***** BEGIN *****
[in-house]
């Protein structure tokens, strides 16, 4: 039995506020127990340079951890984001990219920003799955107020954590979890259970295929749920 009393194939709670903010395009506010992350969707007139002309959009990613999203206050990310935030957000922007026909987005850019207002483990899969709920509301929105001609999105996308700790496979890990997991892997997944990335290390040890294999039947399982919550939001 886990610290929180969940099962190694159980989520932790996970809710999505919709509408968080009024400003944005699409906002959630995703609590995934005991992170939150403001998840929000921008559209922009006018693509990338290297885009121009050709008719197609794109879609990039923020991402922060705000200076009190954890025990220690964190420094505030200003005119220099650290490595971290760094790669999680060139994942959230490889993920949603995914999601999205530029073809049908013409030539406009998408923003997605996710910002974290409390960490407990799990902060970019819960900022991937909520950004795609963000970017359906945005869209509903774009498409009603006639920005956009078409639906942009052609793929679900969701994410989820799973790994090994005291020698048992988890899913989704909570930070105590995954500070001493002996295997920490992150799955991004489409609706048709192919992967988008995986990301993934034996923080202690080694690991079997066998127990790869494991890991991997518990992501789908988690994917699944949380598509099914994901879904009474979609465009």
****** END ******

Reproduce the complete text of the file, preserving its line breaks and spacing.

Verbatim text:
[in-house]
């Protein structure tokens, strides 16, 4: 039995506020127990340079951890984001990219920003799955107020954590979890259970295929749920 009393194939709670903010395009506010992350969707007139002309959009990613999203206050990310935030957000922007026909987005850019207002483990899969709920509301929105001609999105996308700790496979890990997991892997997944990335290390040890294999039947399982919550939001 886990610290929180969940099962190694159980989520932790996970809710999505919709509408968080009024400003944005699409906002959630995703609590995934005991992170939150403001998840929000921008559209922009006018693509990338290297885009121009050709008719197609794109879609990039923020991402922060705000200076009190954890025990220690964190420094505030200003005119220099650290490595971290760094790669999680060139994942959230490889993920949603995914999601999205530029073809049908013409030539406009998408923003997605996710910002974290409390960490407990799990902060970019819960900022991937909520950004795609963000970017359906945005869209509903774009498409009603006639920005956009078409639906942009052609793929679900969701994410989820799973790994090994005291020698048992988890899913989704909570930070105590995954500070001493002996295997920490992150799955991004489409609706048709192919992967988008995986990301993934034996923080202690080694690991079997066998127990790869494991890991991997518990992501789908988690994917699944949380598509099914994901879904009474979609465009």